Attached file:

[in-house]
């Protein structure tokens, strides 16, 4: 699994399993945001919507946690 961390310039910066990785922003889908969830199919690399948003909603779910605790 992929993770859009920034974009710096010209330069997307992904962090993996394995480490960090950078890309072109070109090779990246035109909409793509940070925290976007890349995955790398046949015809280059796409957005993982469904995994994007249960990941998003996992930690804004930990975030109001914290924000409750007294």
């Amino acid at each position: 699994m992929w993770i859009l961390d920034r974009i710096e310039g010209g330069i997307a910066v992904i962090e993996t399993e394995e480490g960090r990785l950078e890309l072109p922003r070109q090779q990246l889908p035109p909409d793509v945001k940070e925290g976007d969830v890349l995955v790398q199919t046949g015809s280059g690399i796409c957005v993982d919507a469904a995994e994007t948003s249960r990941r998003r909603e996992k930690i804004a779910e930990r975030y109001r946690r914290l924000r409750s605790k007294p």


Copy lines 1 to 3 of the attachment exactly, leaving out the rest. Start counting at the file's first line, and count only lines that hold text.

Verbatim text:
[in-house]
């Protein structure tokens, strides 16, 4: 699994399993945001919507946690 961390310039910066990785922003889908969830199919690399948003909603779910605790 992929993770859009920034974009710096010209330069997307992904962090993996394995480490960090950078890309072109070109090779990246035109909409793509940070925290976007890349995955790398046949015809280059796409957005993982469904995994994007249960990941998003996992930690804004930990975030109001914290924000409750007294």
């Amino acid at each position: 699994m992929w993770i859009l961390d920034r974009i710096e310039g010209g330069i997307a910066v992904i962090e993996t399993e394995e480490g960090r990785l950078e890309l072109p922003r070109q090779q990246l889908p035109p909409d793509v945001k940070e925290g976007d969830v890349l995955v790398q199919t046949g015809s280059g690399i796409c957005v993982d919507a469904a995994e994007t948003s249960r990941r998003r909603e996992k930690i804004a779910e930990r975030y109001r946690r914290l924000r409750s605790k007294p």